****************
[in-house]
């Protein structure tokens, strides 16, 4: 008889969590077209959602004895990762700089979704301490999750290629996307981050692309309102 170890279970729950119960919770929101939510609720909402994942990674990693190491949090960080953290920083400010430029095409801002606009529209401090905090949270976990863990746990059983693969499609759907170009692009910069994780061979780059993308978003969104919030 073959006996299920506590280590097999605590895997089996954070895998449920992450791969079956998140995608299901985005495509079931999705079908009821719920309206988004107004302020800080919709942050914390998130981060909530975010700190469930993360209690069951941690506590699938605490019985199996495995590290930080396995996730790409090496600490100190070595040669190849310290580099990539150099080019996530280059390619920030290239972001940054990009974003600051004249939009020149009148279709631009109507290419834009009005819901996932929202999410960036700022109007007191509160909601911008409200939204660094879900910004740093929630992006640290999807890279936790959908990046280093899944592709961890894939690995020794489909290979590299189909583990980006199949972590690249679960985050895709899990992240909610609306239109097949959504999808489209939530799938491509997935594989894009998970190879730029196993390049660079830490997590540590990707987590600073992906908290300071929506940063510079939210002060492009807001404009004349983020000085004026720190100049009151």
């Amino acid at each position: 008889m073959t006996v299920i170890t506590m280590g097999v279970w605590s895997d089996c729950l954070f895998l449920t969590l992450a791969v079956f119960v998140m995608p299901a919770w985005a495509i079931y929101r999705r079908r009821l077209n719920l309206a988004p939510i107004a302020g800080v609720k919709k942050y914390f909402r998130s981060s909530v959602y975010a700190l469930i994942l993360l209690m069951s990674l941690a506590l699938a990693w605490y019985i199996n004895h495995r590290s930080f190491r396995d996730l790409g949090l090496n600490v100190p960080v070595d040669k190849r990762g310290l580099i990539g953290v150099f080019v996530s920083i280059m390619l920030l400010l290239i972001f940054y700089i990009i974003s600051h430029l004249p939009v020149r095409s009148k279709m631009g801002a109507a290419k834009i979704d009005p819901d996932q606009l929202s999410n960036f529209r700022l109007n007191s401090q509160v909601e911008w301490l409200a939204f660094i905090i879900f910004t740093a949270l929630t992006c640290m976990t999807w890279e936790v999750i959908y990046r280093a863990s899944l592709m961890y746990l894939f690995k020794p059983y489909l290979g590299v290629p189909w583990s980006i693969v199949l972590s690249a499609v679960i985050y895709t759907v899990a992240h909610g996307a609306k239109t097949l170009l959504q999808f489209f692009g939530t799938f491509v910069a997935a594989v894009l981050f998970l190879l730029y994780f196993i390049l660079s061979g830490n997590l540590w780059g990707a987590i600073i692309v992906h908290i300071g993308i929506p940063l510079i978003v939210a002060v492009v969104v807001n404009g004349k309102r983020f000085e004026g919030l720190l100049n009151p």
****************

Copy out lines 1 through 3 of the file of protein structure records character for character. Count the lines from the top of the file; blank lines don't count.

[in-house]
């Protein structure tokens, strides 16, 4: 008889969590077209959602004895990762700089979704301490999750290629996307981050692309309102 170890279970729950119960919770929101939510609720909402994942990674990693190491949090960080953290920083400010430029095409801002606009529209401090905090949270976990863990746990059983693969499609759907170009692009910069994780061979780059993308978003969104919030 073959006996299920506590280590097999605590895997089996954070895998449920992450791969079956998140995608299901985005495509079931999705079908009821719920309206988004107004302020800080919709942050914390998130981060909530975010700190469930993360209690069951941690506590699938605490019985199996495995590290930080396995996730790409090496600490100190070595040669190849310290580099990539150099080019996530280059390619920030290239972001940054990009974003600051004249939009020149009148279709631009109507290419834009009005819901996932929202999410960036700022109007007191509160909601911008409200939204660094879900910004740093929630992006640290999807890279936790959908990046280093899944592709961890894939690995020794489909290979590299189909583990980006199949972590690249679960985050895709899990992240909610609306239109097949959504999808489209939530799938491509997935594989894009998970190879730029196993390049660079830490997590540590990707987590600073992906908290300071929506940063510079939210002060492009807001404009004349983020000085004026720190100049009151």
């Amino acid at each position: 008889m073959t006996v299920i170890t506590m280590g097999v279970w605590s895997d089996c729950l954070f895998l449920t969590l992450a791969v079956f119960v998140m995608p299901a919770w985005a495509i079931y929101r999705r079908r009821l077209n719920l309206a988004p939510i107004a302020g800080v609720k919709k942050y914390f909402r998130s981060s909530v959602y975010a700190l469930i994942l993360l209690m069951s990674l941690a506590l699938a990693w605490y019985i199996n004895h495995r590290s930080f190491r396995d996730l790409g949090l090496n600490v100190p960080v070595d040669k190849r990762g310290l580099i990539g953290v150099f080019v996530s920083i280059m390619l920030l400010l290239i972001f940054y700089i990009i974003s600051h430029l004249p939009v020149r095409s009148k279709m631009g801002a109507a290419k834009i979704d009005p819901d996932q606009l929202s999410n960036f529209r700022l109007n007191s401090q509160v909601e911008w301490l409200a939204f660094i905090i879900f910004t740093a949270l929630t992006c640290m976990t999807w890279e936790v999750i959908y990046r280093a863990s899944l592709m961890y746990l894939f690995k020794p059983y489909l290979g590299v290629p189909w583990s980006i693969v199949l972590s690249a499609v679960i985050y895709t759907v899990a992240h909610g996307a609306k239109t097949l170009l959504q999808f489209f692009g939530t799938f491509v910069a997935a594989v894009l981050f998970l190879l730029y994780f196993i390049l660079s061979g830490n997590l540590w780059g990707a987590i600073i692309v992906h908290i300071g993308i929506p940063l510079i978003v939210a002060v492009v969104v807001n404009g004349k309102r983020f000085e004026g919030l720190l100049n009151p």